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An Interview with Steffen Setzer

Interviewed By: Geetesh Bajaj

Date Created: January 7th 2009
Last Updated: March 5th 2009

Steffen SetzerSteffen Setzer is Director of Marketing at Canto. Canto is a leading supplier ofdigital asset management solutions and has been dedicated to helpingcustomers fully utilize their digital assets since 1990. In this interview, Steffen discusses Canto Cumulus, a cross-platform solution that enables companies to easily organize, find, share, and track their ever-increasing numbers of photos, illustrations, presentations, video, audio, layouts and more.

Geetesh: Tell us more about the evolution of the Canto Cumulus platform.

Steffen: Canto Cumulus started out many, many years ago as a desktop application geared toward photographers. Its evolutionary milestones include the move to a multi-user system, the move to support multiple platforms, and the release of a set of extremely powerful Web clients. Maintaining good, solid relationships with technology partners like Microsoft, Apple, Quark and Adobe have enabled us to support those systems and applications in the ways users expect, and to provide the real "bridge" users need to maintain control over all those assets--regardless of origin. Some of what has influenced the direction of Cumulus comes from what we see happening in the industry. For example, as the competition between Quark and Adobe heated up, we knew we had to continue to improve our support for both, because users were going to get caught in the middle. Likewise at the operating system level: Apple, Microsoft, Sun and the Linux Foundation are never going to be too concerned with users on other platforms, but we are. An early goal for Cumulus to provide a "platform agnostic" approach to file management, and that's what we have today.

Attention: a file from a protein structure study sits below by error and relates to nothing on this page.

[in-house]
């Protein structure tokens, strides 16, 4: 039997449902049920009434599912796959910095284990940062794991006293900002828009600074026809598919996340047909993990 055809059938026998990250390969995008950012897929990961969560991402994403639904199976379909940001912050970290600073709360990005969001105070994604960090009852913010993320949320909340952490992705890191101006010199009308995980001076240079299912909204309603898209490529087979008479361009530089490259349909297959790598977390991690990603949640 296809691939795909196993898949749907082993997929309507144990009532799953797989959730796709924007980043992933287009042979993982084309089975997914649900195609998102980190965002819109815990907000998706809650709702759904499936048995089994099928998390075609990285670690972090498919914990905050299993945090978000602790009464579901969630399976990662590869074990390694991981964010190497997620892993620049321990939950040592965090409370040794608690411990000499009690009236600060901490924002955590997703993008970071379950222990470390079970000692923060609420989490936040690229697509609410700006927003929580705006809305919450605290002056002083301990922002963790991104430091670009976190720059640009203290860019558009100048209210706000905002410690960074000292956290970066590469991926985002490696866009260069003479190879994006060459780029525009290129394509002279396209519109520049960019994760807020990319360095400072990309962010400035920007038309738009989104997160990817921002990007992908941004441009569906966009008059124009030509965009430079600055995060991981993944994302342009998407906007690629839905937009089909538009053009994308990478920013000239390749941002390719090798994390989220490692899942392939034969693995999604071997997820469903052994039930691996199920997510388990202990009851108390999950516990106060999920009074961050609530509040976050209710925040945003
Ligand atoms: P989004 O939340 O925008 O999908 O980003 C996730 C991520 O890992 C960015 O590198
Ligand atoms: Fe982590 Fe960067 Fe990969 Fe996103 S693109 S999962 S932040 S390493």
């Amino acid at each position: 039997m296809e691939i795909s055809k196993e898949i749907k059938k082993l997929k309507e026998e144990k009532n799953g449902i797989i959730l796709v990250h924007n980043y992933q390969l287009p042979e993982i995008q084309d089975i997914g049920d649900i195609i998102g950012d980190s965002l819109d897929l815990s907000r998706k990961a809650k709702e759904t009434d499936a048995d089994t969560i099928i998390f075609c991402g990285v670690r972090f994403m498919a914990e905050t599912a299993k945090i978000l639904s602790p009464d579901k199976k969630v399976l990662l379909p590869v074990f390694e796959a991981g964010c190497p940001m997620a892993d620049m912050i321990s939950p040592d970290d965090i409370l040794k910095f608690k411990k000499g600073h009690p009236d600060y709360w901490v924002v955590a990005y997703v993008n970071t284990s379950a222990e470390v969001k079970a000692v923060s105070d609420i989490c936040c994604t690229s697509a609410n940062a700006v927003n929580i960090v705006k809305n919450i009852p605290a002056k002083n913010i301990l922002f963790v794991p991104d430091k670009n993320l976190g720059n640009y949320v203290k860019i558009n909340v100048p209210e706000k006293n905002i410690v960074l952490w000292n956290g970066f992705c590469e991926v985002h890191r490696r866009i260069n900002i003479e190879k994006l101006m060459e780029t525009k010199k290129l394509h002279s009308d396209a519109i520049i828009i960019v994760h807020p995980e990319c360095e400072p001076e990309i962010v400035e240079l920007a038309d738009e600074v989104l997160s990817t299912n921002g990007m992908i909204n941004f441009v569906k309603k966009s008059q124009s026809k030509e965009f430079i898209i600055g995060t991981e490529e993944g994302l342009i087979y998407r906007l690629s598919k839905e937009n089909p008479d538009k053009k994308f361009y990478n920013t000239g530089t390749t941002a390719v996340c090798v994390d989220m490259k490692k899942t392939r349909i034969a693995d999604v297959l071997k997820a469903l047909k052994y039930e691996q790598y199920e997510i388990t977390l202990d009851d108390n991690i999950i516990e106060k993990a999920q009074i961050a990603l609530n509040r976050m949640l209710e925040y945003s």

Geetesh: How does one get started with implementing Canto Cumulus in a organization -- what are the prerequisites, and how long is the learning curve.

Steffen: One of the greatest strengths of Cumulus when compared to other systems is how easy and forgiving it is to new users. No previous training or certifications are necessary and the initial installation really is an easy, standard double-click software installation. Immediately after installation, users can start cataloging assets. Once the system is up and running, configuration changes and such can be made without taking it offline, or even requiring users to log out. Even better, no configuration changes are dangerous, because anything can be undone or fixed later. This enables Cumulus administrators to experiment with configurations until they get exactly what they need.

The learning curve for users depends a lot on the configuration of the system. Cumulus offers a lot of power, so it's possible to provide users with so many choices, they become overwhelmed. But, it's easy for Cumulus administrators to limit what each user sees so that their experience is streamlined and totally in sync with how they do their work..

Geetesh: Version 7.6 adds support for the new PPTX file format in both cataloging and export -- can you tell us more about these improvements specific to PowerPoint?